High Risk Father of Six Recovers From Severe COVID-19

Kevin Jackson’s life-changing battle with COVID-19 began at his dialysis appointment, from which he was rushed to the hospital after his temperature soared to 103 degrees.

Kevin Jackson doesn’t remember much about his life-changing battle with COVID-19. That’s because much of it was spent in a controlled coma as he battled for his life. But now that the 63-year-old father of six is on the mend, one thing he says he knows for certain is that the high-level care and personalized attention of his medical team at Jefferson Washington Township Hospital helped save his life – as did the prayers of both family and strangers up and down the East Coast.

“It’s a miracle, really, that I’m here to tell my story,” the retired Washington Township, New Jersey, resident says. “But I am, and I’m so grateful.”

Kevin’s ordeal began the morning of April 1, when he found himself dealing with unexplained diarrhea – which, he’s since learned, can be a symptom of COVID. He had a scheduled dialysis appointment that afternoon and figured he’d let the staff know, just in case he needed to use the bathroom during his hemodialysis treatment.

“Dialysis is a lifeline for me; I wasn’t going to miss my treatment,” he recalls. But things never got that far.

The staff at the dialysis center took Kevin’s temperature when he arrived at the facility, and discovered it was a soaring 103 degrees. Within minutes, he was whisked away by ambulance to Jefferson Washington Township Hospital, less than five minutes away. By the time he arrived at the Emergency Department, Kevin was slipping into unconsciousness.

I vaguely remember getting into the ambulance. I’m a big guy–about 375 pounds at the time–and I thought, ‘How is this little guy going to get me into that ambulance?’ –Kevin Jackson

The rest, he says, is a blur.

Medical and Spiritual Healing

By the time Jackson’s COVID test results came back on April 3, he was declining rapidly, coming in and out of consciousness. Shortly after, he was transferred from a medical-surgical unit to the hospital’s Intensive Care Unit in a medically induced coma, on a ventilator and with a feeding tube.

“At first we thought maybe he had food poisoning,” recalls Infectious Diseases physician Dr. Todd Levin. “But we quickly realized that there was something else going on.”

Jackson’s illness came at the start of the pandemic, when hydroxycholorquine was being used to treat certain hospitalized COVID-19 patients. However, it did not help him.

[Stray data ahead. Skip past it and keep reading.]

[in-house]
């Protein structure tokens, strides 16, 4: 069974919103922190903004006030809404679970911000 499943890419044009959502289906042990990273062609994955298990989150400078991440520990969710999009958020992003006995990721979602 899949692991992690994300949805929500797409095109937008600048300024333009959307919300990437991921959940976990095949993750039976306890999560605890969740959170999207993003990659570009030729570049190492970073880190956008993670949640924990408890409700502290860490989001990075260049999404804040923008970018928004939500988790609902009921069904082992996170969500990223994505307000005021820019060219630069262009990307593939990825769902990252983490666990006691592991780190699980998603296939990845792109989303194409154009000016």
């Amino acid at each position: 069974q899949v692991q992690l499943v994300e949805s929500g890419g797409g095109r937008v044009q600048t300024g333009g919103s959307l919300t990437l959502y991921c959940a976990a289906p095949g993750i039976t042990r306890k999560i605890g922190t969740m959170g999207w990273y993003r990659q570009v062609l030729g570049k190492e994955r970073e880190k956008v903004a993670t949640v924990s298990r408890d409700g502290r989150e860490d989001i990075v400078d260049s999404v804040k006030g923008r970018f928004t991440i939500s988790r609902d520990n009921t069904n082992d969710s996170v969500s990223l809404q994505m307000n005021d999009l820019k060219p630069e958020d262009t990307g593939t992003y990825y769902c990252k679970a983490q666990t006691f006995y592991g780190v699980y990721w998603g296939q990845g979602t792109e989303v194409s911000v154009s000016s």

After two weeks on a ventilator, it became apparent that Jackson would need to undergo a tracheostomy–a procedure that involves creating an opening in the neck to place a tube into a patient’s windpipe, allowing air to enter the lungs. As Dr. Levin explains, the longer a patient is on a ventilator, the more susceptible they are to infection and other potential complications. And Kevin Jackson–a morbidly obese dialysis patient and cancer survivor–was already in a very compromised position.

Kevin Jackson in bed in the hospital

“Especially in the early days of this pandemic, we didn’t have much to treat patients with, so we worked hard to figure out what worked and what didn’t,” Dr. Levin explains. “In Kevin’s case, the excellent and diligent care of the ICU and Critical Care teams allowed him to pull through. The focus was on supporting his ability to get oxygen and decreasing the inflammation while providing him with bedside dialysis treatments several days a week.”

But there was another secret weapon working in Kevin’s favor: the unfailing support and devotion of his family. His wife, Melissa, encouraged the staff to hook up Kevin’s smartphone to a computer and play his downloaded gospel music, day and night. Since the family could not visit him in the hospital, they became very connected to the care team and did their best to lift Kevin’s spirits through FaceTime calls.

“I think he knew we were there, but he couldn’t communicate,” says Melissa, adding that she learned all she could about his medical condition so she could understand the terminology and updates provided by staff. “I was bracing for the worse, so I wanted to get as educated as I could so that I could reach out to people praying for Kevin in various prayer groups, and tell them exactly what they needed to pray for: ‘Pray that his inflammatory markers improve; pray that his oxygen saturation improves.’”